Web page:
04 August 2013

Sunday Salon: Allowing myself to own books again

For most of my life, I have been a borrower rather than a buyer of books. I've never been truly poor, but choices always have to be made and buying books didn't figure into the budget. There was a brief period as a young adult when I started building up a small collection of my own, mostly consisting of books I found at thrift shops and library book sales. Then I got married to a non-reader who didn't see the value in taking up space with shelves full of books I'd already read, so I got rid of my budding collection and went back to exclusively borrowing books from the library.

Restricting myself to only borrowing shaped my attitude towards books and eventually other belongings. As long as I have access to a book or a TV show or a piece of music, I am fine with not owning it. We are major consumers of streaming services like Spotify and Netflix, and we make weekly trips to the library. My teenagers have become accustomed to getting rid of one old item of clothing for every new item they bring in. We are not minimalists, but we are trying to live a less cluttered life.  And yet . . .

I found myself coveting a book that I borrowed from the library last week: The Knitter's Life List: To Do, To Know, To Explore, To Make. Although it isn't a workbook, it is the type of book that I can see myself scribbling notes in and marking down dates as I complete different tasks. I even imagined passing it down to my daughters and having them show it to their kids, saying, "Your grandmother was a knitter and this is a record of her knitting life." Crazy, I know, but for the first time in a long time I really want to own a book. A brand new book, not a book from the 50-cent table at the library book sale. Even more surprisingly, when I told my husband that I wanted this book for the next gift-giving occasion, he didn't put up a fuss. We've been married so long that we've run out of reasonably-priced gifts to buy each other; I guess he was happy that I gave him a simple idea!

I don't know if I am going to turn into a full-on book buyer after a couple decades of faithful library patronage, but I am realizing that there are books that I would appreciate more over time as part of my personal collection.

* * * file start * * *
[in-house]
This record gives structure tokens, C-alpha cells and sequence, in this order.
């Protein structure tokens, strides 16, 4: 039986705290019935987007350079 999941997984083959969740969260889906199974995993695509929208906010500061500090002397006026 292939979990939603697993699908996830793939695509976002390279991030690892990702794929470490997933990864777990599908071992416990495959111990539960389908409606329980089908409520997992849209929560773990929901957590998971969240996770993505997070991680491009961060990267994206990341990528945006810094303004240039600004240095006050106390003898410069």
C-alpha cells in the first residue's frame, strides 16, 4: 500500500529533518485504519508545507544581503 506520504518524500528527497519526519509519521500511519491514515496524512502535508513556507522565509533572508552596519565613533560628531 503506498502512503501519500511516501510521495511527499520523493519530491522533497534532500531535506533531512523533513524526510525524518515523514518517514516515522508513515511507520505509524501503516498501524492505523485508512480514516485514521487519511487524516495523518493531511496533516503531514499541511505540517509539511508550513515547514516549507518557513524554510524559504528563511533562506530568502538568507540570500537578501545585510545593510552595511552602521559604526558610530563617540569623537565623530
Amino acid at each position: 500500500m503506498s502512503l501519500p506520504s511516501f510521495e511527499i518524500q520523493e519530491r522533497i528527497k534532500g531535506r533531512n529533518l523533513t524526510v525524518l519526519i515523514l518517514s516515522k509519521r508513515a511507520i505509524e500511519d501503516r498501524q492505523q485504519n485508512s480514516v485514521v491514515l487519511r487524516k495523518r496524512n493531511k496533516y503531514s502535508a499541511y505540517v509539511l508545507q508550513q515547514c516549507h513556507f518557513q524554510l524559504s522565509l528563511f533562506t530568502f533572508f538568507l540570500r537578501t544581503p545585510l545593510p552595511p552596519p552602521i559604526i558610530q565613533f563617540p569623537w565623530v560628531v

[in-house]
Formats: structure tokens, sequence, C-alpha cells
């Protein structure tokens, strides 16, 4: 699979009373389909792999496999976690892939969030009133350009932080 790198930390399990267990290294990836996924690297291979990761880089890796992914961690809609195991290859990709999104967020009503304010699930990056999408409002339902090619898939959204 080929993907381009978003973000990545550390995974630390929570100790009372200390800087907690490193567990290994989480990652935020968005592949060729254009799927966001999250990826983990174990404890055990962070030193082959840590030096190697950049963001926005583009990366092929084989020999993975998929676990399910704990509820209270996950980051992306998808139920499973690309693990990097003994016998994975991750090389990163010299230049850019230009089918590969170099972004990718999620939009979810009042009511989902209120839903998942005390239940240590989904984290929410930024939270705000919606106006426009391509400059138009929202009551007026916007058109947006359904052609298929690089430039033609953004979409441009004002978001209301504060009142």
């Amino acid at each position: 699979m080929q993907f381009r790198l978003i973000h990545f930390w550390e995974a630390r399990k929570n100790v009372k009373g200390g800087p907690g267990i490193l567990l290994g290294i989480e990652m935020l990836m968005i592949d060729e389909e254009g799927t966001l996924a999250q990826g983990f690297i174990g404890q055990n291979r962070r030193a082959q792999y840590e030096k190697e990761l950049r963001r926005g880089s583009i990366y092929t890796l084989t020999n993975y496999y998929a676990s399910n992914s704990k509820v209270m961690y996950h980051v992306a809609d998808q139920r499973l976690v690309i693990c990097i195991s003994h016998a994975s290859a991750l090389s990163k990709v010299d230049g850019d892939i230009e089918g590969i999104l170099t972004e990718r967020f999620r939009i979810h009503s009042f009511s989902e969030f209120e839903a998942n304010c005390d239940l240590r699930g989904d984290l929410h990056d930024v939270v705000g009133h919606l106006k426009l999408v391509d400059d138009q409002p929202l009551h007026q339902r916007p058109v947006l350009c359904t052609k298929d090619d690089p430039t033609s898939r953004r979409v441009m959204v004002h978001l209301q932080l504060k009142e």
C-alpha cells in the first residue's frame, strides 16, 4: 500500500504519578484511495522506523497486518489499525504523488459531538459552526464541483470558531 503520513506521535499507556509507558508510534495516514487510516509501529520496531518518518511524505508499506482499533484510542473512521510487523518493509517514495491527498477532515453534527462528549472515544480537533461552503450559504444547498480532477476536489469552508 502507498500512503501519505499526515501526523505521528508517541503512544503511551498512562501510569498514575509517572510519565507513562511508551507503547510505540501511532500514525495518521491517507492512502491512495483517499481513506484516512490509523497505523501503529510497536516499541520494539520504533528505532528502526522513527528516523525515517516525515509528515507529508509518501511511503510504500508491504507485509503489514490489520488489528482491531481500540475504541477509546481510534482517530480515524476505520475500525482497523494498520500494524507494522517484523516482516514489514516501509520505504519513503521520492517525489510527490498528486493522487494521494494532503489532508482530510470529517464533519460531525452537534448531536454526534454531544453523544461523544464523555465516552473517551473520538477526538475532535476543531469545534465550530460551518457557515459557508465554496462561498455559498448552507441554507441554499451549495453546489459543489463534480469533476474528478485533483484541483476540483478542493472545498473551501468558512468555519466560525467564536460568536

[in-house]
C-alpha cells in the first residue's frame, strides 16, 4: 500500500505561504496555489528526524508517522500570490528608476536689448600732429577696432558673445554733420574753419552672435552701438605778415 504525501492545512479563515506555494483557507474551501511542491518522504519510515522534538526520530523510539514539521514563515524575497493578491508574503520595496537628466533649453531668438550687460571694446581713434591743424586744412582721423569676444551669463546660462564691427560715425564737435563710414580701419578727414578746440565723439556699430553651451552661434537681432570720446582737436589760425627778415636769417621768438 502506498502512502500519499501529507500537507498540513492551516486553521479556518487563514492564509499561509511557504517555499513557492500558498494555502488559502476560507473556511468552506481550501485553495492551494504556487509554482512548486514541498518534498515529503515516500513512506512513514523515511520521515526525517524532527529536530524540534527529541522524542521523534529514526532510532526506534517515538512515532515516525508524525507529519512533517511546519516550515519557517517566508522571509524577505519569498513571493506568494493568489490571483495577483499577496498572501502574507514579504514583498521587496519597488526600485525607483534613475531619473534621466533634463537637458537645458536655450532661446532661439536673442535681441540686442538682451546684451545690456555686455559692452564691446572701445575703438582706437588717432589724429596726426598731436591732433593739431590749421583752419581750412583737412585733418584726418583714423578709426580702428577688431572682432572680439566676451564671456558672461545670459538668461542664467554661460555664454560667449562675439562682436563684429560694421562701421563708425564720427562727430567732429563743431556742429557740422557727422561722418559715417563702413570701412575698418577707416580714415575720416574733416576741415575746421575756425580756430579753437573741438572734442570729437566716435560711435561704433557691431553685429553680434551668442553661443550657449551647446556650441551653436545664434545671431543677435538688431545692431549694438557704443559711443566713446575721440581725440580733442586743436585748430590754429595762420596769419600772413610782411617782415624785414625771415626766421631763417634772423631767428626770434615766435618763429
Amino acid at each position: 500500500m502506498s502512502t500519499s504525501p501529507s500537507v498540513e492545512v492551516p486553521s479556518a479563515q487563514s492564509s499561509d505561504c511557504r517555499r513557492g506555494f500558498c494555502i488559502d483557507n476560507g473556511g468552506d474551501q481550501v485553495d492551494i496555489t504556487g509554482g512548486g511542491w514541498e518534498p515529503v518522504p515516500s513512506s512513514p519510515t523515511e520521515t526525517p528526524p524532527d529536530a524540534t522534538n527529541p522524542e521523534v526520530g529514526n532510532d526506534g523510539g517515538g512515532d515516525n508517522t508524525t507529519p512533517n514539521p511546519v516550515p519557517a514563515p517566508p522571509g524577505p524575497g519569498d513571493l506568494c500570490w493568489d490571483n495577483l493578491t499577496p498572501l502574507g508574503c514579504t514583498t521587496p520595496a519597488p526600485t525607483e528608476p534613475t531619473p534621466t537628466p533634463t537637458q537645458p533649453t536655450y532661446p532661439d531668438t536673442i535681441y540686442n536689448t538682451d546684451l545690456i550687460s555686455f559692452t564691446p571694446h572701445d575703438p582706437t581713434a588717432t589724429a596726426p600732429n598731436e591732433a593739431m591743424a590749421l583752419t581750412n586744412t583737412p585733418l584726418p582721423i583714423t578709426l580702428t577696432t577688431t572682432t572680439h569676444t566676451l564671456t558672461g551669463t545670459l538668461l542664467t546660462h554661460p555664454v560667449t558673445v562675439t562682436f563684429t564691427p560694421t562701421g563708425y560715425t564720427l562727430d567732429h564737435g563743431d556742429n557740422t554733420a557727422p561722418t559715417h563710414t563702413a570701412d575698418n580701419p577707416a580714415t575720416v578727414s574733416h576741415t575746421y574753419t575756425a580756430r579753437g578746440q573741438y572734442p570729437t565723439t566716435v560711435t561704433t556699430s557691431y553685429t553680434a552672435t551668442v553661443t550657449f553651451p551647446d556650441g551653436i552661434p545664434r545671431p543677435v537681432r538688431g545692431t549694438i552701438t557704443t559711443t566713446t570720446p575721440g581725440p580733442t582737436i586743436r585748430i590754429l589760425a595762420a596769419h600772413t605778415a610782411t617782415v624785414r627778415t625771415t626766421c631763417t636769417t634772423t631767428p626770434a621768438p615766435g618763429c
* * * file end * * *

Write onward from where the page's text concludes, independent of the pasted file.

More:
4 comments:

Vicki said...

My family needs to adopt your "buy one, get rid of one" rule. We aren't hoarders, but we do have too much. As for books, I suppose I am a bit of a hoarder. But I'm working on it. I have a few boxes full to give away and 6 more shelves to go through. I turned an extra bedroom into a library/office so my hubby is pretty ok with it. If we didn't have another spare bedroom, I bet he wouldn't be though.
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guitarmantoo said...

I use the library often but every once in a while I find a book I want to read but the library doesn't have it so I purchase it.
Once read I take it to the library store and donate it. They get some of their funds from the store.

Dani S said...

If the library doesn't have a book I want to read, I put it on a separate list on my Goodreads account. If it is a novel or a nonfiction book on the bestsellers' list, then it usually shows up at the library eventually. If it doesn't, then I just get over it. We've spent so many years NOT buying media that it rarely bothers me these days. That's why I was so surprised that I really wanted to buy that knitting book.

Bryan G. said...

I rarely buy print books too, but found myself buying one last week, because it was one that had artwork that I didn't think I could get on ebook. I buy ebooks, but only very limited there too.

As I work at a library, I can take donation books home if I find something good. My wife has a similar rule to your "buy one, get rid of one" rule with those books. For every one I bring in, I have to take one that I own out.